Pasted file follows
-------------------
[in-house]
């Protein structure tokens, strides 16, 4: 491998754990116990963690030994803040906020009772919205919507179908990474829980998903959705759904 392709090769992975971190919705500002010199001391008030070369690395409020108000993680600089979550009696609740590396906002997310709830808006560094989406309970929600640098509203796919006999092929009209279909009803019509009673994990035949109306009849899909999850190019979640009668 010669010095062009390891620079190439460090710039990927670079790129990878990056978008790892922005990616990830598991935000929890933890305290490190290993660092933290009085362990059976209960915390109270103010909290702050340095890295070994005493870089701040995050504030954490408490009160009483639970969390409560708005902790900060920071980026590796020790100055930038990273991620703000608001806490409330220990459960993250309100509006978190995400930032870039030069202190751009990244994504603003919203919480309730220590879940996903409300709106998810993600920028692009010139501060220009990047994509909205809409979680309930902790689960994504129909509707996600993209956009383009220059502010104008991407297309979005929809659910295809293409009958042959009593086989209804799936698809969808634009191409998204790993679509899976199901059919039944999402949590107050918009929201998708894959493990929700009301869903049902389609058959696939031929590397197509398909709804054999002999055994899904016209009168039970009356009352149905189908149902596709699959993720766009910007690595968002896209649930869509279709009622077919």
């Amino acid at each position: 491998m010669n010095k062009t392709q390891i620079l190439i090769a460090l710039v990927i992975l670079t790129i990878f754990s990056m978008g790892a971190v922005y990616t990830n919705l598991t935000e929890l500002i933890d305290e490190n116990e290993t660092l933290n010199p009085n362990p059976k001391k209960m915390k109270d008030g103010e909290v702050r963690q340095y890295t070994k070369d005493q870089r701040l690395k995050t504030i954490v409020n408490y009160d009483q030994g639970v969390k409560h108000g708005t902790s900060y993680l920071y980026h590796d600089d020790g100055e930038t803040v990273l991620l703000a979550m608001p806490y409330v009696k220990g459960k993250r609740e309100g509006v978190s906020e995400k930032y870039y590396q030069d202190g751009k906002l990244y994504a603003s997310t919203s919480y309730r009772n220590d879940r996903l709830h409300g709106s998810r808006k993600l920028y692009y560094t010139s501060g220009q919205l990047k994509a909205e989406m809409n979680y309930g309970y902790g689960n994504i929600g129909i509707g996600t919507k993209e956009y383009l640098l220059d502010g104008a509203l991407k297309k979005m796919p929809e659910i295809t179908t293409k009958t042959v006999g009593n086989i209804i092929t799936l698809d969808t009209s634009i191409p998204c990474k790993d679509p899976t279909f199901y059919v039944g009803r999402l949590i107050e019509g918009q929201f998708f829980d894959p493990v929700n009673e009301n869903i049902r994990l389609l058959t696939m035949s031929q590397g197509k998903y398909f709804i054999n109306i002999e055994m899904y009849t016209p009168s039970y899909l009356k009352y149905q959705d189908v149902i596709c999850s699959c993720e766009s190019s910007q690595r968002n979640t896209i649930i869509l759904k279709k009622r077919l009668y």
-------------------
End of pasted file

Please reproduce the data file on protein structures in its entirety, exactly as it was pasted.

[in-house]
């Protein structure tokens, strides 16, 4: 491998754990116990963690030994803040906020009772919205919507179908990474829980998903959705759904 392709090769992975971190919705500002010199001391008030070369690395409020108000993680600089979550009696609740590396906002997310709830808006560094989406309970929600640098509203796919006999092929009209279909009803019509009673994990035949109306009849899909999850190019979640009668 010669010095062009390891620079190439460090710039990927670079790129990878990056978008790892922005990616990830598991935000929890933890305290490190290993660092933290009085362990059976209960915390109270103010909290702050340095890295070994005493870089701040995050504030954490408490009160009483639970969390409560708005902790900060920071980026590796020790100055930038990273991620703000608001806490409330220990459960993250309100509006978190995400930032870039030069202190751009990244994504603003919203919480309730220590879940996903409300709106998810993600920028692009010139501060220009990047994509909205809409979680309930902790689960994504129909509707996600993209956009383009220059502010104008991407297309979005929809659910295809293409009958042959009593086989209804799936698809969808634009191409998204790993679509899976199901059919039944999402949590107050918009929201998708894959493990929700009301869903049902389609058959696939031929590397197509398909709804054999002999055994899904016209009168039970009356009352149905189908149902596709699959993720766009910007690595968002896209649930869509279709009622077919």
């Amino acid at each position: 491998m010669n010095k062009t392709q390891i620079l190439i090769a460090l710039v990927i992975l670079t790129i990878f754990s990056m978008g790892a971190v922005y990616t990830n919705l598991t935000e929890l500002i933890d305290e490190n116990e290993t660092l933290n010199p009085n362990p059976k001391k209960m915390k109270d008030g103010e909290v702050r963690q340095y890295t070994k070369d005493q870089r701040l690395k995050t504030i954490v409020n408490y009160d009483q030994g639970v969390k409560h108000g708005t902790s900060y993680l920071y980026h590796d600089d020790g100055e930038t803040v990273l991620l703000a979550m608001p806490y409330v009696k220990g459960k993250r609740e309100g509006v978190s906020e995400k930032y870039y590396q030069d202190g751009k906002l990244y994504a603003s997310t919203s919480y309730r009772n220590d879940r996903l709830h409300g709106s998810r808006k993600l920028y692009y560094t010139s501060g220009q919205l990047k994509a909205e989406m809409n979680y309930g309970y902790g689960n994504i929600g129909i509707g996600t919507k993209e956009y383009l640098l220059d502010g104008a509203l991407k297309k979005m796919p929809e659910i295809t179908t293409k009958t042959v006999g009593n086989i209804i092929t799936l698809d969808t009209s634009i191409p998204c990474k790993d679509p899976t279909f199901y059919v039944g009803r999402l949590i107050e019509g918009q929201f998708f829980d894959p493990v929700n009673e009301n869903i049902r994990l389609l058959t696939m035949s031929q590397g197509k998903y398909f709804i054999n109306i002999e055994m899904y009849t016209p009168s039970y899909l009356k009352y149905q959705d189908v149902i596709c999850s699959c993720e766009s190019s910007q690595r968002n979640t896209i649930i869509l759904k279709k009622r077919l009668y």